There are no clear figures about how many parents become alienated from their children after separation because no-one collects them and no-one records them. Similarly, no-one records the outcomes for children in the family court process and so we simply do not know how many families are affected by this problem.  In our experience however, mothers AND fathers experience alienation and mothers AND fathers alienate children.  How they do this is often different and based on gender roles but alienation is not a gender issue.  Removing it from the gender based parental rights field is an essential step in moving the debate on in my view, here is where the debate this coming week is perfectly focused, moving it away from the experience of parents and onto the experience of the child.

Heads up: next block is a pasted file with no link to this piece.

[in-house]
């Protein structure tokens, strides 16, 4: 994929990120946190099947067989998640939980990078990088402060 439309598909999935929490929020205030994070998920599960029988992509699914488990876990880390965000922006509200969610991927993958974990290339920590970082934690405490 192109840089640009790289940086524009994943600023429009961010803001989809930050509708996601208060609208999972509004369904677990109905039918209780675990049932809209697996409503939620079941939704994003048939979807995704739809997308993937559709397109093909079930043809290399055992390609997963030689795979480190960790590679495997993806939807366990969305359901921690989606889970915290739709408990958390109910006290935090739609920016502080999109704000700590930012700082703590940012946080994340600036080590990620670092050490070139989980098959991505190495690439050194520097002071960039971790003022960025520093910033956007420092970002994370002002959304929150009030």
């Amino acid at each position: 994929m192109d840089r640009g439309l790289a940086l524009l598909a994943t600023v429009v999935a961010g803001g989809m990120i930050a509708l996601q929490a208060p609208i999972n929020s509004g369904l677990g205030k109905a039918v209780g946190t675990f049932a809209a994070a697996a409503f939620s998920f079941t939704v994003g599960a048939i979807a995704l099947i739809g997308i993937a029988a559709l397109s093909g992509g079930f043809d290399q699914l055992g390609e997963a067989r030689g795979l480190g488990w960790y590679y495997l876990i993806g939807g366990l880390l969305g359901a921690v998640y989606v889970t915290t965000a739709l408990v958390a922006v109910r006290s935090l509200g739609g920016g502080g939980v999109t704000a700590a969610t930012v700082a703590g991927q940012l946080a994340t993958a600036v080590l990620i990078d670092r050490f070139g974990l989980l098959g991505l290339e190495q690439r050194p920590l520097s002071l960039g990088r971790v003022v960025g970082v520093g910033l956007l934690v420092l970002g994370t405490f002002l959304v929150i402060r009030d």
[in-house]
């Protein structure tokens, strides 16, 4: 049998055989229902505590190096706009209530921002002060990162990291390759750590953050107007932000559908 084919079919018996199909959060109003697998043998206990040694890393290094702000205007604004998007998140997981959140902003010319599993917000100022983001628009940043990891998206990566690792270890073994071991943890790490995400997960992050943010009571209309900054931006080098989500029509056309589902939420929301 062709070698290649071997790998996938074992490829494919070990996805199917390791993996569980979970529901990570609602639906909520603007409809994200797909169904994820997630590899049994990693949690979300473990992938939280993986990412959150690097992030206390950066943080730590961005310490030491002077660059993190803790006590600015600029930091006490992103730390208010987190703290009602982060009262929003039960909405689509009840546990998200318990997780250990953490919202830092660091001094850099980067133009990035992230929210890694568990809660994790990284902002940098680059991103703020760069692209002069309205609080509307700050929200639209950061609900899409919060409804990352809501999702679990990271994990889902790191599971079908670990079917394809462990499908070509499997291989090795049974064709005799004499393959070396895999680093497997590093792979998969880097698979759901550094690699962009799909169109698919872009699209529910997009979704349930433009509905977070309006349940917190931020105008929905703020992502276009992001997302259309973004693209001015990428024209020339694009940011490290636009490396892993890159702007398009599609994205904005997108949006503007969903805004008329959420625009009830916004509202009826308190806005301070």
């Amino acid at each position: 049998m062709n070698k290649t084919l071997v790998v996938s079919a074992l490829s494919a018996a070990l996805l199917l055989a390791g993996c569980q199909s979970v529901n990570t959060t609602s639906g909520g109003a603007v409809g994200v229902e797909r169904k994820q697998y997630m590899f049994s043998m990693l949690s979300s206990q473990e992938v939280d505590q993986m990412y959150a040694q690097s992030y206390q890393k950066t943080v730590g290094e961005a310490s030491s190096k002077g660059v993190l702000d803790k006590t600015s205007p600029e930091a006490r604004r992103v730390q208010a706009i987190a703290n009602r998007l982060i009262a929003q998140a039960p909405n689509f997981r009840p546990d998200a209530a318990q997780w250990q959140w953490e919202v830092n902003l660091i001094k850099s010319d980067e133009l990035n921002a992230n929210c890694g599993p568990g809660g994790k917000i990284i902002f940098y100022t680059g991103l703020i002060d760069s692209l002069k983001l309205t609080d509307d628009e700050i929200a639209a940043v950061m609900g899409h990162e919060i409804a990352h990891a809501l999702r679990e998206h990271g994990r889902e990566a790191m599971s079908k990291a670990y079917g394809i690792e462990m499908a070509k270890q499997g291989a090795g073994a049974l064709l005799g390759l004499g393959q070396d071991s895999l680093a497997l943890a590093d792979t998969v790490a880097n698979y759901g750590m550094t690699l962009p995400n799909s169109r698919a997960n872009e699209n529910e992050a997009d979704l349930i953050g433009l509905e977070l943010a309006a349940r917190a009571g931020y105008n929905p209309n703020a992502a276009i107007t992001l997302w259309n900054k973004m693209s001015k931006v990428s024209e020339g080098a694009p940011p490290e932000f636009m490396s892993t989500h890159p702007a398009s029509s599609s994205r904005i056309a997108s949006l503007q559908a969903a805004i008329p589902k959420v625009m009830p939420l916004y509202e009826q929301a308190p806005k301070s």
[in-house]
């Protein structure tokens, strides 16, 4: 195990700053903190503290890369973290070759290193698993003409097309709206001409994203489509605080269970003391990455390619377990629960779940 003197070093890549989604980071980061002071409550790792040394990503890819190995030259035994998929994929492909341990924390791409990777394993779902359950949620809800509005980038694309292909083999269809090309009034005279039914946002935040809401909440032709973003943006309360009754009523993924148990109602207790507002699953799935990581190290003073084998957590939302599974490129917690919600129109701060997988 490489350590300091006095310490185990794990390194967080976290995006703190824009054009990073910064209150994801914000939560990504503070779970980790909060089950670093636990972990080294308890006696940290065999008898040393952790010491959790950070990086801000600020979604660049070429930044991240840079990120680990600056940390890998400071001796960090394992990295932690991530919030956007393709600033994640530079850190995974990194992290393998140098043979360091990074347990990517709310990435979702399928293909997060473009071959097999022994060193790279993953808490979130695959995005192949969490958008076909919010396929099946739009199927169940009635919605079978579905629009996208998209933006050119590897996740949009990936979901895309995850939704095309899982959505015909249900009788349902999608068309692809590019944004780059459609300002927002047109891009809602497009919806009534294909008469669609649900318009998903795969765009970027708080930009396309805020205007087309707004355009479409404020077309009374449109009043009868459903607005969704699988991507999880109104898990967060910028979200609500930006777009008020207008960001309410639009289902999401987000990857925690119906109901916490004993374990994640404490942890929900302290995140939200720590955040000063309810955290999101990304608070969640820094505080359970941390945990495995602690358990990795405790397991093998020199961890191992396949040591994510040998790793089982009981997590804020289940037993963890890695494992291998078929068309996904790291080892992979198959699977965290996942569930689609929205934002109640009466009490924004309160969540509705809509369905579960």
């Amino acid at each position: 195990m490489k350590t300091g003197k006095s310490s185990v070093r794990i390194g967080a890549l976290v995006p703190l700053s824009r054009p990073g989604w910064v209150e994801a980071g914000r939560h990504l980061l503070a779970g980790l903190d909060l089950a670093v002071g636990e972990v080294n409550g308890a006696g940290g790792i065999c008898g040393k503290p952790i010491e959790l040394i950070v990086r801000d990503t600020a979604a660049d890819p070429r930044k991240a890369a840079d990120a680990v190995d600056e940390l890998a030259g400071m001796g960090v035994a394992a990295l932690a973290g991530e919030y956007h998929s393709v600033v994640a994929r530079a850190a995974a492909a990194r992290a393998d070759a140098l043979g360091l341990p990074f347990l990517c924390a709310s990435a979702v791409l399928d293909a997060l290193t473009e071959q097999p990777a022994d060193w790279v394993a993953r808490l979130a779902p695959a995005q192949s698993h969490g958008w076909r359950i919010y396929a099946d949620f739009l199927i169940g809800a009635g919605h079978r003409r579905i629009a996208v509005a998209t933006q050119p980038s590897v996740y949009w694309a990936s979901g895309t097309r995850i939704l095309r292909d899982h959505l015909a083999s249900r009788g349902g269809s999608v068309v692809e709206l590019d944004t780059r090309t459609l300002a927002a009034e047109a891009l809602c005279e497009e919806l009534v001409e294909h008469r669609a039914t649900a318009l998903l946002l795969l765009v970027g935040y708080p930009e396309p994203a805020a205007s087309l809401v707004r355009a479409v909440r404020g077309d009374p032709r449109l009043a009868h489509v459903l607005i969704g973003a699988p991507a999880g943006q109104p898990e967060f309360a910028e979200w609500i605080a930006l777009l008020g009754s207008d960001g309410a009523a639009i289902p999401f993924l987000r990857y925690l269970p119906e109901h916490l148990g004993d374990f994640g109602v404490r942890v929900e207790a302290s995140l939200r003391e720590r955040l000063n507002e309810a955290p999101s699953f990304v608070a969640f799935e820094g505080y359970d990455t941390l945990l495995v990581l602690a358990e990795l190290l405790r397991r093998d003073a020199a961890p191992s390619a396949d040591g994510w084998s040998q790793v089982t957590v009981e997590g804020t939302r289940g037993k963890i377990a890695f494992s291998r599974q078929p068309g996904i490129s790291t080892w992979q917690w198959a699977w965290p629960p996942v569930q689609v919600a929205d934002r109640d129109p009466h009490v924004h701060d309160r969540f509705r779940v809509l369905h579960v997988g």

Alienation of a child from a loving parent is a cruel act and one which causes intra-psychic distress to the child. There is a wealth of respectable research from around the world which has mined the reality of this issue. Research which is not based upon the self reported experience of parents who are part of the parental rights based movement, (which can only ever provide a one dimensional view), but research which gets close to the interplay between the parental relationship and the impact of the transgenerational messages on either side of the family upon that. This is where the focus of the debate must go and this is where the answers to the problems facing children in these families will be found.  Around that is the way in which the legal system listens to the mental health field and responds in ways which create the right conditions for changing these children’s lives. Dialogue between the mental health profession and the legal system is well underway now and I am confident that what is emerging is a strong foundation for the UK’s response to parental alienation, based on the right research with the right approaches to resolution at the core.